Tuesday, March 20, 2012

Back From The Road

I'm back at the keyboard after a long absence. I attended the Cold Wars game show in Lancaster PA on the 9th through the 11th and then stayed over and attended The Write Stuff writers' conference in Allentown PA on the 16th and 17th.

I got to hang out with my goddaughter Diana for a few days in between -- she's 13 months now and a real pistol. She's got about a dozen words and came up with a new phrase while I was there. She waved and said "night-night!" to me one night, the first time she's ever said that. She has one other phrase she's fond of as well: "oh-shit!"

Just look at those eyes, would ya? Those of you who have picked up A Prince of Mars may have noticed it's dedicated to her, "when she's old enough to read it." Maybe not as long as I thought.

The Write Stuff is sponsored by my old writers' group, the Greater Lehigh Valley Writers' Group (GLVWG, pronounced Gliv-Wig), and it's probably the best small writer's conference out there. They cap the attendance at 150 (because of the venue) but always manage to get great presenters. James Scott Bell was the featured guest this year, did a two-day workshop before the show, several presentations during it, and the keynote address. Bell's been a hero of mine for a long time. He's not just a fine writer, he's written probably the most practical and useful book on writing I've ever read: Plot and Structure, published by Writer's Digest Books. If you are interested in writing, buy this book. Buy it now.

His workshop was loaded with terrific material as well, and I'll share just one bit which was actually almost an aside, and wasn't part of his main syllabus, but is worth repeating. It has to do with elevator pitches. For those of you who aren't professional writers, or aspiring professional writers, the "elevator pitch" is designed for those moments at a writer's conference (and they are way more common than you would think) when you get in an elevator, the doors slide shut, the person standing next to you notices your badge and says, "I'm a literary agent (or acquisitions editor). I see you're attending the conference too. What are you working on?" You now have less than a minute to "pitch" your book. Tou have to say everything necessary not only to explain what the book is about, but also hook the interest of someone who has already heard probably twenty pitches so far that day. If you start with, "Well, it's complicated. . ." hang it up. Either you know exactly what's coming out of your mouth or you don't.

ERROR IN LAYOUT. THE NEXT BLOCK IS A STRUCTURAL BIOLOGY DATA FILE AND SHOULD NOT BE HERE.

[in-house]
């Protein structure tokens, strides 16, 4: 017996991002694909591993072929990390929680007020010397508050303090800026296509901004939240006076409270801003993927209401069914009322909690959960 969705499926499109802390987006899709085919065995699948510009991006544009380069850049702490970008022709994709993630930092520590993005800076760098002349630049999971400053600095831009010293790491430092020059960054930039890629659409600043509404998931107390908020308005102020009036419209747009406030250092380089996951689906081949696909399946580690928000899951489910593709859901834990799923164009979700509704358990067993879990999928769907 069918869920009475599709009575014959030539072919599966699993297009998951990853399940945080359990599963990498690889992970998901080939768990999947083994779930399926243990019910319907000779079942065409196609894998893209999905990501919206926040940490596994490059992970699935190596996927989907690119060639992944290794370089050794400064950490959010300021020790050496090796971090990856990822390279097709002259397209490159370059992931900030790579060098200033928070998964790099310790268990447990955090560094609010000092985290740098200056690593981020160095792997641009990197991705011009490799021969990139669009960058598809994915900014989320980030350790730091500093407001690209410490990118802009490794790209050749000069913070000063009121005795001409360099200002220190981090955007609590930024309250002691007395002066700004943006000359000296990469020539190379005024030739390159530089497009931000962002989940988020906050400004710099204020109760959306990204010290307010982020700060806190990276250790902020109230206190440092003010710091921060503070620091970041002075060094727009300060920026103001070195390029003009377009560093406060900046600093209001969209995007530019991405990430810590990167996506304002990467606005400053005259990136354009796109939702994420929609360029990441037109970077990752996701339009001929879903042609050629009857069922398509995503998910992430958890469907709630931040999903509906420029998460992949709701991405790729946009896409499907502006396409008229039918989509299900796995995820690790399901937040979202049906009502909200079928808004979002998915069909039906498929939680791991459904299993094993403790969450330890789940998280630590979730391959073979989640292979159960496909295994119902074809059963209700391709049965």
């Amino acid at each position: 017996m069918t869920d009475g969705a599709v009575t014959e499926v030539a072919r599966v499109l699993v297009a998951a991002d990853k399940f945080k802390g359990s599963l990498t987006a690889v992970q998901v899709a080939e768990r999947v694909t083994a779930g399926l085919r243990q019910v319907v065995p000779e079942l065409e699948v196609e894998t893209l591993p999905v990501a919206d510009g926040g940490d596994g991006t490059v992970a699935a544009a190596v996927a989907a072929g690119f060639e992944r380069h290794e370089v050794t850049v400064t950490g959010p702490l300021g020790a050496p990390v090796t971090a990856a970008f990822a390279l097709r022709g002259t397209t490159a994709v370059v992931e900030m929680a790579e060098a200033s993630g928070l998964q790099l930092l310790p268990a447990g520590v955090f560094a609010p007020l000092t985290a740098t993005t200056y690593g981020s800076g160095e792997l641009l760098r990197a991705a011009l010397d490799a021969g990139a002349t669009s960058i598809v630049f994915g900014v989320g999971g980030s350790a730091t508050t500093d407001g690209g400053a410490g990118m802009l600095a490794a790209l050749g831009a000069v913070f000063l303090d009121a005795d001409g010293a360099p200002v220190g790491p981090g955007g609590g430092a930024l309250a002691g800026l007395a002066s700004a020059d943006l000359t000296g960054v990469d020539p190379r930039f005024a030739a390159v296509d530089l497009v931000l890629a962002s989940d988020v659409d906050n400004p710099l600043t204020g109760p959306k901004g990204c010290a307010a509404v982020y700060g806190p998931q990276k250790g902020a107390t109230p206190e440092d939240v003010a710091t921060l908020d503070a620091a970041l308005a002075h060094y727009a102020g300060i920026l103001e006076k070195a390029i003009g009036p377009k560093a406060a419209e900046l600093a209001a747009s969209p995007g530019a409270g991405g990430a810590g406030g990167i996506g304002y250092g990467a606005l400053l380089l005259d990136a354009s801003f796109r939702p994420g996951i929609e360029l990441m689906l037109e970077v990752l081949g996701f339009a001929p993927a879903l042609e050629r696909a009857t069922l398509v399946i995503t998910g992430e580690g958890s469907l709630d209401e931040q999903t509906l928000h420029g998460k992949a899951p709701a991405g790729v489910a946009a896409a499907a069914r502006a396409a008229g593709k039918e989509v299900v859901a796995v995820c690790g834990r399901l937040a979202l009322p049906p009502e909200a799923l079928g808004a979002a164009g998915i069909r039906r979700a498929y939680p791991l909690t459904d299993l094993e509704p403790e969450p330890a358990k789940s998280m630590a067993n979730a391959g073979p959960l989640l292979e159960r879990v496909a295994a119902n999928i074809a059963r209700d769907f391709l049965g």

So what Bell gave us was his take on the classic elevator pitch. He argues the pitch consists of three sentences. The first one gives the character's name, occupation, and everything you need to know about their background. "Dorothy is a young girl in rural Kansas, unsatisfied with the dull world in which she lives." The second sentence begins with the word "When," and establishes the inciting event which catapults the character into the main part of the story. "When a tornado picks her up and lands her in Oz, she finds herself the target of a Wicked Witch." The third sentence starts with the word "Now" and explains the main object and conflict in the novel. "Now, with the help of three unlikely companions, she must make her way to the Emerald City so the Wizard can show her the way home."